Visiting the safe house and seeing Melina and her team in action was inspirational. The care, guidance and support offered to the children along with an aspirational and resolute attitude towards this care was truly remarkable and the importance of the work shone through. The visit was extremely emotive, the stories were so hard to hear but at the same time were important to hear so that we can speak of the work and support in any way that we can. A number of girls shared their stories with the group, their bravery and trying to understanding what they had been through was difficult to process. Personally I found one story particularly difficult. As a father of an 8 year old girl, listening to a story about how another father was treating his daughter and trying to comprehend the detail was harrowing and it was impossible for me to remain composed. My little girl is my world and it really upset me that other fathers could treat the daughters in the way described. I will be supporting the safe house in the future in any way that I can. Truly remarkable!

Kate W's thoughts

Our visit to the safe house made me realise how strong a woman Melina truly is. On a regular basis, she is faced with the challenge of trying to reunite girls with their families after they have fled in fear of FGM or abuse. This usually involves visiting fathers, who can be threatening and aggressive, accompanied by police officers. If there is any doubt that leaving a girl with her family would not be safe, the staff take her back to the safe house. The danger involved for all parties is high and demonstrates Melina’s passion and love for the girls she protects. 

As a group made up of men, women, mothers, fathers and teachers, this of course led us to think about the young girls we know and care about. We were all moved to tears listening to the girls’ stories; their recounts were completely beyond anything we could comprehend. Melina and her team and working incredibly hard to educate the girls at the safe house in order to give them hope for a bright future. They are also educating communities in hopes of eradicating FGM in the district.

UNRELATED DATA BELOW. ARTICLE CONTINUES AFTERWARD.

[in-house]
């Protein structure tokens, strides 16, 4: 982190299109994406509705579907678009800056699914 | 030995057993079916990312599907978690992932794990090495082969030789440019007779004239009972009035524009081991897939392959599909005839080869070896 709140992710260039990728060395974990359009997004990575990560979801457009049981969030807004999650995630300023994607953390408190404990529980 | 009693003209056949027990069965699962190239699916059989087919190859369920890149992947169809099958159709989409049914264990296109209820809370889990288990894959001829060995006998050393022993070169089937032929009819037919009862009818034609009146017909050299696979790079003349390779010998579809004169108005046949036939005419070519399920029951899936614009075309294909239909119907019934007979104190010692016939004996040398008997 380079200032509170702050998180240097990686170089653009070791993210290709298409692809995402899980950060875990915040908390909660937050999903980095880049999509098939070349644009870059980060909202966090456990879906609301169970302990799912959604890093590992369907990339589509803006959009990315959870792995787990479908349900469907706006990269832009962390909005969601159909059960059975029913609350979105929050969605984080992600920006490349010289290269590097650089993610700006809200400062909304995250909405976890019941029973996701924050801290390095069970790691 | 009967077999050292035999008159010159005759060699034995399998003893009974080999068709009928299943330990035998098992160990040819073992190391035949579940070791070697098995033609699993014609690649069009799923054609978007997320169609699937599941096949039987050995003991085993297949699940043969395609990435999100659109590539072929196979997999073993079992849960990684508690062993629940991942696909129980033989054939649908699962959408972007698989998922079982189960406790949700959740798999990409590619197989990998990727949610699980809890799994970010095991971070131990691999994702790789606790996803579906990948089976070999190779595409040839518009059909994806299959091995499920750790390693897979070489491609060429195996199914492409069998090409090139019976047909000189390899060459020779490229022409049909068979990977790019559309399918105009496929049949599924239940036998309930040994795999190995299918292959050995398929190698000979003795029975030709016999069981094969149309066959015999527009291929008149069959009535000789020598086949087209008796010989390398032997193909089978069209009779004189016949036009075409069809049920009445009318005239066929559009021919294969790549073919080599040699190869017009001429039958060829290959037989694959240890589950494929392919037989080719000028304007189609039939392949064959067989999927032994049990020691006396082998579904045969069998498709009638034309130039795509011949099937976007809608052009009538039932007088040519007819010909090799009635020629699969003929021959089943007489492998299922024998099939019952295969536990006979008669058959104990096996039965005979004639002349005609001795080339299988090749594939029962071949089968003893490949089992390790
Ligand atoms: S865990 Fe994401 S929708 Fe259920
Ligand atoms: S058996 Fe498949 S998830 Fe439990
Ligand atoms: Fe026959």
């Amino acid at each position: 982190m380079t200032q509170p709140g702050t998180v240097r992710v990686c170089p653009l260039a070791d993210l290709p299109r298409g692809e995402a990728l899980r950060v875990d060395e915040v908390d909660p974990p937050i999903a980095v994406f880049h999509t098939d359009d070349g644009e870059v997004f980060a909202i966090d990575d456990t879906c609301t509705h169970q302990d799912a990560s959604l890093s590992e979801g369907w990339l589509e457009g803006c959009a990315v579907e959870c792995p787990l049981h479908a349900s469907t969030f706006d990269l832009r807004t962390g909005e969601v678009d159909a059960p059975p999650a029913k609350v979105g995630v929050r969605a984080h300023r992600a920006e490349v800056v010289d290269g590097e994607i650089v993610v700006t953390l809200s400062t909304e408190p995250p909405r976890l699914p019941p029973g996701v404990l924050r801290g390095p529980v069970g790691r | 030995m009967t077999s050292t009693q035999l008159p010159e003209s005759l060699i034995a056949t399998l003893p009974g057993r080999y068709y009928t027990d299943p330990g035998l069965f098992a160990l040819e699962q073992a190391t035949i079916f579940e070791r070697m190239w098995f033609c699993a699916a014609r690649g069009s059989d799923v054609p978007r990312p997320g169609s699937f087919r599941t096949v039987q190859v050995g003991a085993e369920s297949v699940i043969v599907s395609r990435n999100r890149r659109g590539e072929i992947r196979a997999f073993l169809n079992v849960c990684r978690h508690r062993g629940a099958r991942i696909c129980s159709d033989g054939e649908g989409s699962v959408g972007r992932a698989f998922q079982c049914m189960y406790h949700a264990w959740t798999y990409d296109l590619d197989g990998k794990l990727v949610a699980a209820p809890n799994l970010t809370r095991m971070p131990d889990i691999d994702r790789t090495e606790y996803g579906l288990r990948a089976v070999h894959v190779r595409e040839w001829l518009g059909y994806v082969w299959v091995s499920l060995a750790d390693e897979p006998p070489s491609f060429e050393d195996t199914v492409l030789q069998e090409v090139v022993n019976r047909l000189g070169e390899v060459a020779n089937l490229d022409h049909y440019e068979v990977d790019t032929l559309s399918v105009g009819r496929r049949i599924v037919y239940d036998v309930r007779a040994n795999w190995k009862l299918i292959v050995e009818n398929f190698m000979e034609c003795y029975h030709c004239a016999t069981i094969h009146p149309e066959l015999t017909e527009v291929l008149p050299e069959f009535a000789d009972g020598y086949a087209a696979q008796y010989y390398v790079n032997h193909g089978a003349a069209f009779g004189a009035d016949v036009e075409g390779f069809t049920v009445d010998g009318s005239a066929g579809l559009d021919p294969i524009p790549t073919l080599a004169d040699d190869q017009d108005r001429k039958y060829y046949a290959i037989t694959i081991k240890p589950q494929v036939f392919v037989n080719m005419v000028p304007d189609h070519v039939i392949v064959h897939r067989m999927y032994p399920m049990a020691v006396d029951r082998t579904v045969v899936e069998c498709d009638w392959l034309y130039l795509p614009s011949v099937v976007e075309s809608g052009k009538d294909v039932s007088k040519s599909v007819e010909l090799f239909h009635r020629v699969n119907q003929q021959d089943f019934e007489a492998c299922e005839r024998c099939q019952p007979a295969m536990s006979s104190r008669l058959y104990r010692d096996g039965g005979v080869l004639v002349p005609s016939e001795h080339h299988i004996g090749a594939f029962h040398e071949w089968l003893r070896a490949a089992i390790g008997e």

Kate M's Thoughts

The visit to the safe house was an unforgettable experience for many reasons. The first been the time we spent with Melina discussing the awful realities of FGM.

Speaking with Melina really highlighted the love and care she has for these girls. She is their protector and will not let any harm come to them. She has provided them with a better future and consistently promotes the girls achieving their dreams. 

“We are stars of the future”. 

The second unforgettable experience was listening to the girls tell their stories. 

As a girl, I could not imagine facing a time when my father, who should be a caring, loving protector decides that it’s time to put his daughter through a soul destroying experience, effectively endangering the life of his own little girl.

Thanks to Melina, she has empowered these girls, showing them their value as women and inspiring them and their communities to be the change for a better future. 

Scroll to Top